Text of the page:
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Spitfire (1942)

The First of the Few (original title)
Aircraft designer/patriot R. J. Mitchell, alarmed at growing German militarism, works to perfect a defense against the German Messerschmidt at the cost of his health.

Director:

Leslie Howard

Writers:

Henry C. James (original story), Katherine Strueby (original story) (as Kay Strueby) | 2 more credits »
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Cast

Cast overview, first billed only:
Leslie Howard ... R.J. Mitchell
David Niven ... Geoffrey Crisp
Rosamund John ... Diana Mitchell
Roland Culver ... Cmdr. Bride
Anne Firth ... Miss Harper
David Horne ... Mr. Higgins
J.H. Roberts ... Sir Robert McLean
Derrick De Marney ... Squadron Leader Jefferson
Rosalyn Boulter Rosalyn Boulter ... Mabel Lovesay
Herbert Cameron Herbert Cameron ... MacPherson
Toni Edgar-Bruce Toni Edgar-Bruce ... Lady Houston (as Toni Edgar Bruce)
Gordon McLeod Gordon McLeod ... Maj. Buchan
George Skillan George Skillan ... Mr. Royce
Erik Freund Erik Freund ... Messerschmitt
Fritz Wendhausen Fritz Wendhausen ... Von Straben (as F.R. Wendhausen)
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Storyline

By the late 1920's aircraft designer R.J. Mitchell feels he has achieved all he wants with his revolutionary mono-planes winning trophy after trophy. But a holiday in Germany shortly after Hitler assumes power convinces him that it is vital to design a completely new type of fighter plane and that sooner or later Britain's very survival may depend on what he comes to call the Spitfire. Written by Jeremy Perkins {J-26}

Plot Summary | Add Synopsis


Certificate:

Approved | See all certifications »

Parents Guide:

View content advisory »
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Did You Know?

Trivia

Lucy, Lady Houston, did indeed travel around the British Isles with an electric sign on her yacht "Liberty" in 1932. However, instead of "DOWN WITH THE GOVERNMENT. WAKE UP ENGLAND" as shown in the film, it displayed a rather more blunt "DOWN WITH MACDONALD THE TRAITOR", in reference to the then Prime Minister, Ramsay MacDonald. See more »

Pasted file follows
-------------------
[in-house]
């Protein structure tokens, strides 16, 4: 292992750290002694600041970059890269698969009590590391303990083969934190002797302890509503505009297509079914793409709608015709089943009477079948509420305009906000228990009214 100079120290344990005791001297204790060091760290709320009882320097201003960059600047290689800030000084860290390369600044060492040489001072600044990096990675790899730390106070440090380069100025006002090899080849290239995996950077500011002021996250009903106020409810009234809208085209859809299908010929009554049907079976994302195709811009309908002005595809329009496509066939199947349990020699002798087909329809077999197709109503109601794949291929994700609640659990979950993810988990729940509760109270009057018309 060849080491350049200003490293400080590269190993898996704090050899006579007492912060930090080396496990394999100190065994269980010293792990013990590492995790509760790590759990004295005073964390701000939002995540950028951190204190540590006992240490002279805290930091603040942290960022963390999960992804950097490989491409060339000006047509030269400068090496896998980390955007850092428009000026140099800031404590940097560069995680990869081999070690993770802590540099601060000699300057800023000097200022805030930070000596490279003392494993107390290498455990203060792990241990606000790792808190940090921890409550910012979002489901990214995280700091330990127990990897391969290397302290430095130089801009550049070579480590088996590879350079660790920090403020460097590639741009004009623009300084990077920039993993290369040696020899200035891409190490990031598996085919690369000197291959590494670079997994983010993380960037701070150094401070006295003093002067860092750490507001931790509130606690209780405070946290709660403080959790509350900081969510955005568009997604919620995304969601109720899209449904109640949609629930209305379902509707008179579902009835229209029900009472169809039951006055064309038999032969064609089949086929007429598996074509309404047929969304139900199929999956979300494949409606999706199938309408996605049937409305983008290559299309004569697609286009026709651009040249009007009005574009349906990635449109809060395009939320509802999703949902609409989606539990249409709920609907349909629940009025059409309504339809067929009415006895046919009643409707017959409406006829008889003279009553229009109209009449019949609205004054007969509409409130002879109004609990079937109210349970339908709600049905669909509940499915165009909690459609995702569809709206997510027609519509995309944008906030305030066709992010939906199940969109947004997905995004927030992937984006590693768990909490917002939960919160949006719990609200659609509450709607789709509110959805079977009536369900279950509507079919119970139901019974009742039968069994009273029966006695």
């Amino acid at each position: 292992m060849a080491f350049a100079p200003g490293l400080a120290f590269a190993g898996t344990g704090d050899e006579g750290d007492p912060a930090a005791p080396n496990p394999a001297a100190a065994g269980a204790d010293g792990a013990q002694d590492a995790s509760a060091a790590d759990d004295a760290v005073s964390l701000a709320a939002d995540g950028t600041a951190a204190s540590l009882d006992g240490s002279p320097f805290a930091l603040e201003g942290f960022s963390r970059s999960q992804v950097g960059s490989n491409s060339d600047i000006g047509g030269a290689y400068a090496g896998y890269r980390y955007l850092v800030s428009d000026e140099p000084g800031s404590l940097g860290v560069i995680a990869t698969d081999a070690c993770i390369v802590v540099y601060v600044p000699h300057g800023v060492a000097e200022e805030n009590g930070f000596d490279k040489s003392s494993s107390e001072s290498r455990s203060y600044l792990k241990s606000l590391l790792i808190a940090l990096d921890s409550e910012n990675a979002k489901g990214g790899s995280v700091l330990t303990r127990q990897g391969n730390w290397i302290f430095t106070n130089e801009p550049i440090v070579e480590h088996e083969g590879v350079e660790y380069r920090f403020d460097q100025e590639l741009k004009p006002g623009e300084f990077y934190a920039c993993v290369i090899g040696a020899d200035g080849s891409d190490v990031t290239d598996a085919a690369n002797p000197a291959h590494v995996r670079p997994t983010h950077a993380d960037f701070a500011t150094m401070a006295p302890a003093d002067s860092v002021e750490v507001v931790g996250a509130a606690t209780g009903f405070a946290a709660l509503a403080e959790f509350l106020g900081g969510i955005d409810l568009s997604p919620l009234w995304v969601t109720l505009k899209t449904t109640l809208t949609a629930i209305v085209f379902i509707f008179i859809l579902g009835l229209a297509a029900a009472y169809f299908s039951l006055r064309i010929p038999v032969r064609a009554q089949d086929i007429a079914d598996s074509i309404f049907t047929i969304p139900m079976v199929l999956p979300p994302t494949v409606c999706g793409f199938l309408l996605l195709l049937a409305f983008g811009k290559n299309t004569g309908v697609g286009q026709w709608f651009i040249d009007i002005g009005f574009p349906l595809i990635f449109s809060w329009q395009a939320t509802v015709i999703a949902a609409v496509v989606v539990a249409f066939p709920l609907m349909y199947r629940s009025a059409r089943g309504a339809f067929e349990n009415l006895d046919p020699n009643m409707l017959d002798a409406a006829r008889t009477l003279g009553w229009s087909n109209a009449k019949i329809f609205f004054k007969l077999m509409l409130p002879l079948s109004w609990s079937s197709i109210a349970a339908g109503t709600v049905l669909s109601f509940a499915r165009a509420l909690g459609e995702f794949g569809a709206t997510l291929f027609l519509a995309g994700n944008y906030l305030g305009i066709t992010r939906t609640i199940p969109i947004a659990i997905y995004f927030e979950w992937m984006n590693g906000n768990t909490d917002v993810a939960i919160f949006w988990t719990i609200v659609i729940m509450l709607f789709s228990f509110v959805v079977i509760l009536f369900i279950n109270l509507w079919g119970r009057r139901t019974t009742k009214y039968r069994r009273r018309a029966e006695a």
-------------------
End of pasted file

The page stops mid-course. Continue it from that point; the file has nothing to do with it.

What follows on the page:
Goofs

The Rolls Royce Merlin engine is not named after the character from the King Arthur legends. Rolls Royce named some of its engines after birds of prey, such as Merlin, Peregrine, Kestrel, Goshawk. See more »

Quotes

Diana Mitchell: Remember? Watching those birds.
Reginald J. Mitchell: Mmm. But, it isn't exactly a bird I'm creating, is it? At least, a curious sort of bird. A bird that breathes fire and spits out death and destruction. A spitfire bird.
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Crazy Credits

Opening credits prologue: Zero Day September 15th, 1940 See more »

Alternate Versions

DVD Version. Extended scene when Mitchell and Crisp are attending a display of gliding in Germany and they speak with German officials about the role of gliders. DVD version has extra scene where a German Hitler Youth leader marches away from the display with a band playing. See more »

Connections

Featured in Leslie Howard: The Man Who Gave a Damn (2016) See more »

Soundtracks

Kraliwinkler
(uncredited)
Traditional
Arranged by Roy Douglas
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User Reviews

Good Historical-Based Drama
16 July 2001 | by Snow LeopardSee all my reviews

While sometimes a bit melodramatic, "Spitfire" (or "The First of the Few") is a good historical-based drama that follows the development of the Spitfire airplane that was so important to Britain in World War II. Most of the film concerns the work that went into the plane, but there are also a few aerial scenes. The historical story is interesting and significant, and was even more so at the time that the film was made. It moves rather slowly at times, but is carried by the two fine stars in the lead roles.

Leslie Howard works well as Mitchell, the designer of the plane. His dreaminess seems appropriate for a man who created an effective new invention by looking beyond the ways that things had been done in the past. David Niven is particularly good as the pilot who tests the plane and invests his own time and career to see that Mitchell's invention gets a chance. Niven also narrates the story. Those two help make up for some slow stretches in the plot. At times things also seem a bit exaggerated, but then it was a time when daily events were filled with melodrama.

This would be a good film to watch for anyone with an interest in historical or war films.


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Details

Country:

UK

Language:

English | Italian | German

Release Date:

14 September 1942 (UK) See more »

Also Known As:

Spitfire See more »

Company Credits

Show more on IMDbPro »

Technical Specs

Runtime:

Sound Mix:

Mono (Western Electric Mirrophonic Recording)

Color:

Black and White (archive footage)| Black and White

Aspect Ratio:

1.37 : 1
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